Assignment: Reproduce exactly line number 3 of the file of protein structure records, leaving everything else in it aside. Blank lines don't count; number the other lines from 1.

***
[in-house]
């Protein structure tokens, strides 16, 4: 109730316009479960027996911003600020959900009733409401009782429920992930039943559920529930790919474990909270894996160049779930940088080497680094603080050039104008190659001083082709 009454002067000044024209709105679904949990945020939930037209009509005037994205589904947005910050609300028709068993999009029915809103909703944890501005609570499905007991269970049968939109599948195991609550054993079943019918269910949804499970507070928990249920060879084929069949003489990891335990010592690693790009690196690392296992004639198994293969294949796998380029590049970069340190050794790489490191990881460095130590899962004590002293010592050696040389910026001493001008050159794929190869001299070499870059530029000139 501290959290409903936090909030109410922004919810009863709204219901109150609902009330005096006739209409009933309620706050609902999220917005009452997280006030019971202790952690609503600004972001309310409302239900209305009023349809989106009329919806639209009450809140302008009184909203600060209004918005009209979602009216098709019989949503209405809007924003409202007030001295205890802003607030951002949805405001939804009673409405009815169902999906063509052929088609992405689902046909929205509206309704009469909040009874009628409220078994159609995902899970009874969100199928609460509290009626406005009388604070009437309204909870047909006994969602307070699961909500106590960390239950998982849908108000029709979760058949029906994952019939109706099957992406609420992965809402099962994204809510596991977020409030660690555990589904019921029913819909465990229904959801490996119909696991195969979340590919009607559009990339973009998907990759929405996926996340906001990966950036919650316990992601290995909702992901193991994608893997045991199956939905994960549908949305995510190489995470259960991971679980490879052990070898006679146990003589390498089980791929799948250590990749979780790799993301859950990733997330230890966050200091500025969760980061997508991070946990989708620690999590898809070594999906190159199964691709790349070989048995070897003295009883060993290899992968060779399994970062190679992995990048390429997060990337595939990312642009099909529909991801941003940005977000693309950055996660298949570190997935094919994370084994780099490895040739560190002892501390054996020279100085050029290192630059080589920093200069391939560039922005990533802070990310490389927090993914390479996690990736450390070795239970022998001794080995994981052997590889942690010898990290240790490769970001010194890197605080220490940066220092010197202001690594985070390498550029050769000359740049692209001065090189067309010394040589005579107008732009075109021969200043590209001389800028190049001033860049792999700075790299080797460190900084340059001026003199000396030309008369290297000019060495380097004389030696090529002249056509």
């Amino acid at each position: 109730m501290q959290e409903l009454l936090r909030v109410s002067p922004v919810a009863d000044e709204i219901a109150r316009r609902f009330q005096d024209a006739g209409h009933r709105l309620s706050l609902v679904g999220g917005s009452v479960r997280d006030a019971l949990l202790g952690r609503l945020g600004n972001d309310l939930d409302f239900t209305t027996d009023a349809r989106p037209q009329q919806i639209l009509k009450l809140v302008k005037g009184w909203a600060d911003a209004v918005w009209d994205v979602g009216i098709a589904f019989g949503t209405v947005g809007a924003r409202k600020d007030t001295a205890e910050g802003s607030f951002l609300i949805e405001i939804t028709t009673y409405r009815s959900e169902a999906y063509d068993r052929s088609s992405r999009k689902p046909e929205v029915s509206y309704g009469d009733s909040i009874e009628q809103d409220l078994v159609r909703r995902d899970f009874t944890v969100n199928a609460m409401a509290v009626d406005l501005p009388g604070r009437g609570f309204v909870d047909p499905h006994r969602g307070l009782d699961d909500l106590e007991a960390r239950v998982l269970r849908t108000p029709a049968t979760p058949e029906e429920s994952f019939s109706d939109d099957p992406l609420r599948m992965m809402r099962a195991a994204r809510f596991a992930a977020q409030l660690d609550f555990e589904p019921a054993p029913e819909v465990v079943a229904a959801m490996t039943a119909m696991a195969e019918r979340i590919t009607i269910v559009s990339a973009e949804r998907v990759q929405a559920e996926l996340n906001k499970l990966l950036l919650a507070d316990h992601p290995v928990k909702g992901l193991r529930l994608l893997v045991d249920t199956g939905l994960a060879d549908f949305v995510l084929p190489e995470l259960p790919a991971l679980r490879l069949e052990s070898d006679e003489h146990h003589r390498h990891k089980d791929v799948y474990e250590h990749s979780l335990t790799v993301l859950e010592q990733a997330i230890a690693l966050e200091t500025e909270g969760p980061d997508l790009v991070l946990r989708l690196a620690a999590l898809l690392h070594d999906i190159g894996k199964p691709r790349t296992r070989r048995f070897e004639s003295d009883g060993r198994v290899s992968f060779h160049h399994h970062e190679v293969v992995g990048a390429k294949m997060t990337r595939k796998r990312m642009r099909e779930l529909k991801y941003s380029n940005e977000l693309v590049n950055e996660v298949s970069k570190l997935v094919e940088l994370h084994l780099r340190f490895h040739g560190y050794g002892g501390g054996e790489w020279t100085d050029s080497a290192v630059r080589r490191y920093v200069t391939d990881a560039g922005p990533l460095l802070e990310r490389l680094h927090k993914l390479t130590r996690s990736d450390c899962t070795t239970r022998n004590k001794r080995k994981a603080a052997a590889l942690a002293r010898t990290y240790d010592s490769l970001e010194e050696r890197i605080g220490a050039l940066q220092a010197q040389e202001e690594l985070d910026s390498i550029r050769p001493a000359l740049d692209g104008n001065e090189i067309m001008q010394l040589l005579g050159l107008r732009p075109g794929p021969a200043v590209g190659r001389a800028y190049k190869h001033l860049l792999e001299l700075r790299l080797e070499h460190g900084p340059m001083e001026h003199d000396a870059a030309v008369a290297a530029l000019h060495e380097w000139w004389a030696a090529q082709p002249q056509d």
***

């Amino acid at each position: 109730m501290q959290e409903l009454l936090r909030v109410s002067p922004v919810a009863d000044e709204i219901a109150r316009r609902f009330q005096d024209a006739g209409h009933r709105l309620s706050l609902v679904g999220g917005s009452v479960r997280d006030a019971l949990l202790g952690r609503l945020g600004n972001d309310l939930d409302f239900t209305t027996d009023a349809r989106p037209q009329q919806i639209l009509k009450l809140v302008k005037g009184w909203a600060d911003a209004v918005w009209d994205v979602g009216i098709a589904f019989g949503t209405v947005g809007a924003r409202k600020d007030t001295a205890e910050g802003s607030f951002l609300i949805e405001i939804t028709t009673y409405r009815s959900e169902a999906y063509d068993r052929s088609s992405r999009k689902p046909e929205v029915s509206y309704g009469d009733s909040i009874e009628q809103d409220l078994v159609r909703r995902d899970f009874t944890v969100n199928a609460m409401a509290v009626d406005l501005p009388g604070r009437g609570f309204v909870d047909p499905h006994r969602g307070l009782d699961d909500l106590e007991a960390r239950v998982l269970r849908t108000p029709a049968t979760p058949e029906e429920s994952f019939s109706d939109d099957p992406l609420r599948m992965m809402r099962a195991a994204r809510f596991a992930a977020q409030l660690d609550f555990e589904p019921a054993p029913e819909v465990v079943a229904a959801m490996t039943a119909m696991a195969e019918r979340i590919t009607i269910v559009s990339a973009e949804r998907v990759q929405a559920e996926l996340n906001k499970l990966l950036l919650a507070d316990h992601p290995v928990k909702g992901l193991r529930l994608l893997v045991d249920t199956g939905l994960a060879d549908f949305v995510l084929p190489e995470l259960p790919a991971l679980r490879l069949e052990s070898d006679e003489h146990h003589r390498h990891k089980d791929v799948y474990e250590h990749s979780l335990t790799v993301l859950e010592q990733a997330i230890a690693l966050e200091t500025e909270g969760p980061d997508l790009v991070l946990r989708l690196a620690a999590l898809l690392h070594d999906i190159g894996k199964p691709r790349t296992r070989r048995f070897e004639s003295d009883g060993r198994v290899s992968f060779h160049h399994h970062e190679v293969v992995g990048a390429k294949m997060t990337r595939k796998r990312m642009r099909e779930l529909k991801y941003s380029n940005e977000l693309v590049n950055e996660v298949s970069k570190l997935v094919e940088l994370h084994l780099r340190f490895h040739g560190y050794g002892g501390g054996e790489w020279t100085d050029s080497a290192v630059r080589r490191y920093v200069t391939d990881a560039g922005p990533l460095l802070e990310r490389l680094h927090k993914l390479t130590r996690s990736d450390c899962t070795t239970r022998n004590k001794r080995k994981a603080a052997a590889l942690a002293r010898t990290y240790d010592s490769l970001e010194e050696r890197i605080g220490a050039l940066q220092a010197q040389e202001e690594l985070d910026s390498i550029r050769p001493a000359l740049d692209g104008n001065e090189i067309m001008q010394l040589l005579g050159l107008r732009p075109g794929p021969a200043v590209g190659r001389a800028y190049k190869h001033l860049l792999e001299l700075r790299l080797e070499h460190g900084p340059m001083e001026h003199d000396a870059a030309v008369a290297a530029l000019h060495e380097w000139w004389a030696a090529q082709p002249q056509d």